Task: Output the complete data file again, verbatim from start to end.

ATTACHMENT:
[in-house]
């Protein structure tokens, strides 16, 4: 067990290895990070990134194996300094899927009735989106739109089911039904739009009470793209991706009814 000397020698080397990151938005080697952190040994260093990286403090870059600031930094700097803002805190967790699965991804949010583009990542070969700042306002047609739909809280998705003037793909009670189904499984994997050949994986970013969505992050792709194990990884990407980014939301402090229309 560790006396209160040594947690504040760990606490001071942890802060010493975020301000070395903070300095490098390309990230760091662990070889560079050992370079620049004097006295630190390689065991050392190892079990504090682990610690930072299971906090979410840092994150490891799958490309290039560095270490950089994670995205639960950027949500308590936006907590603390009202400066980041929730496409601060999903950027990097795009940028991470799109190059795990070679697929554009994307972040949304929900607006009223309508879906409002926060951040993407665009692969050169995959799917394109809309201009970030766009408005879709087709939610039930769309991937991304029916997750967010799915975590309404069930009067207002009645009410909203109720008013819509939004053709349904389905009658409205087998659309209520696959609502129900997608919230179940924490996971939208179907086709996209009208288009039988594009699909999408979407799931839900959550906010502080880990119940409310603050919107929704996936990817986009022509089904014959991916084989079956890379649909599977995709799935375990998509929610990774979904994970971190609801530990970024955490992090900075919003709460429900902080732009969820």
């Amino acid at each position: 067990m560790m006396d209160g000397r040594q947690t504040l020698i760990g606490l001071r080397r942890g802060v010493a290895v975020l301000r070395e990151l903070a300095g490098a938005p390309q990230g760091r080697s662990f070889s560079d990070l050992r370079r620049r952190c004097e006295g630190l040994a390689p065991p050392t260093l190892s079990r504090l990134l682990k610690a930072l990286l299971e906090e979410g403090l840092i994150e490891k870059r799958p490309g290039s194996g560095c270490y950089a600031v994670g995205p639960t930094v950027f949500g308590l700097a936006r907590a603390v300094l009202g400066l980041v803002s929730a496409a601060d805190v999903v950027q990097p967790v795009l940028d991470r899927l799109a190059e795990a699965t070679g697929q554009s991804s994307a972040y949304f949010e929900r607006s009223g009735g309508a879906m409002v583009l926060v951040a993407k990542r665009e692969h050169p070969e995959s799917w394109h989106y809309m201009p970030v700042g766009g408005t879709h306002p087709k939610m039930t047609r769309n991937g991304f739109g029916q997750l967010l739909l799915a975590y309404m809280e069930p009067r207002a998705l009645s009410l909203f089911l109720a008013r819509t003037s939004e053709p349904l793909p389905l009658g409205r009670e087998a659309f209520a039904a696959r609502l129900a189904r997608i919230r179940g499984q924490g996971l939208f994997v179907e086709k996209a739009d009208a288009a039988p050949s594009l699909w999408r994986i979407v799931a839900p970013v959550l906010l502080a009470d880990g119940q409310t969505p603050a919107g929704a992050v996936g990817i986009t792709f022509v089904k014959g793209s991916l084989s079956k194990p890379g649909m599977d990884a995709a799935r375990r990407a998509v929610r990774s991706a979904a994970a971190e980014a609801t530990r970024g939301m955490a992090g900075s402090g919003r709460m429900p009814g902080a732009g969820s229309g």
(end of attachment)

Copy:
[in-house]
């Protein structure tokens, strides 16, 4: 067990290895990070990134194996300094899927009735989106739109089911039904739009009470793209991706009814 000397020698080397990151938005080697952190040994260093990286403090870059600031930094700097803002805190967790699965991804949010583009990542070969700042306002047609739909809280998705003037793909009670189904499984994997050949994986970013969505992050792709194990990884990407980014939301402090229309 560790006396209160040594947690504040760990606490001071942890802060010493975020301000070395903070300095490098390309990230760091662990070889560079050992370079620049004097006295630190390689065991050392190892079990504090682990610690930072299971906090979410840092994150490891799958490309290039560095270490950089994670995205639960950027949500308590936006907590603390009202400066980041929730496409601060999903950027990097795009940028991470799109190059795990070679697929554009994307972040949304929900607006009223309508879906409002926060951040993407665009692969050169995959799917394109809309201009970030766009408005879709087709939610039930769309991937991304029916997750967010799915975590309404069930009067207002009645009410909203109720008013819509939004053709349904389905009658409205087998659309209520696959609502129900997608919230179940924490996971939208179907086709996209009208288009039988594009699909999408979407799931839900959550906010502080880990119940409310603050919107929704996936990817986009022509089904014959991916084989079956890379649909599977995709799935375990998509929610990774979904994970971190609801530990970024955490992090900075919003709460429900902080732009969820």
């Amino acid at each position: 067990m560790m006396d209160g000397r040594q947690t504040l020698i760990g606490l001071r080397r942890g802060v010493a290895v975020l301000r070395e990151l903070a300095g490098a938005p390309q990230g760091r080697s662990f070889s560079d990070l050992r370079r620049r952190c004097e006295g630190l040994a390689p065991p050392t260093l190892s079990r504090l990134l682990k610690a930072l990286l299971e906090e979410g403090l840092i994150e490891k870059r799958p490309g290039s194996g560095c270490y950089a600031v994670g995205p639960t930094v950027f949500g308590l700097a936006r907590a603390v300094l009202g400066l980041v803002s929730a496409a601060d805190v999903v950027q990097p967790v795009l940028d991470r899927l799109a190059e795990a699965t070679g697929q554009s991804s994307a972040y949304f949010e929900r607006s009223g009735g309508a879906m409002v583009l926060v951040a993407k990542r665009e692969h050169p070969e995959s799917w394109h989106y809309m201009p970030v700042g766009g408005t879709h306002p087709k939610m039930t047609r769309n991937g991304f739109g029916q997750l967010l739909l799915a975590y309404m809280e069930p009067r207002a998705l009645s009410l909203f089911l109720a008013r819509t003037s939004e053709p349904l793909p389905l009658g409205r009670e087998a659309f209520a039904a696959r609502l129900a189904r997608i919230r179940g499984q924490g996971l939208f994997v179907e086709k996209a739009d009208a288009a039988p050949s594009l699909w999408r994986i979407v799931a839900p970013v959550l906010l502080a009470d880990g119940q409310t969505p603050a919107g929704a992050v996936g990817i986009t792709f022509v089904k014959g793209s991916l084989s079956k194990p890379g649909m599977d990884a995709a799935r375990r990407a998509v929610r990774s991706a979904a994970a971190e980014a609801t530990r970024g939301m955490a992090g900075s402090g919003r709460m429900p009814g902080a732009g969820s229309g």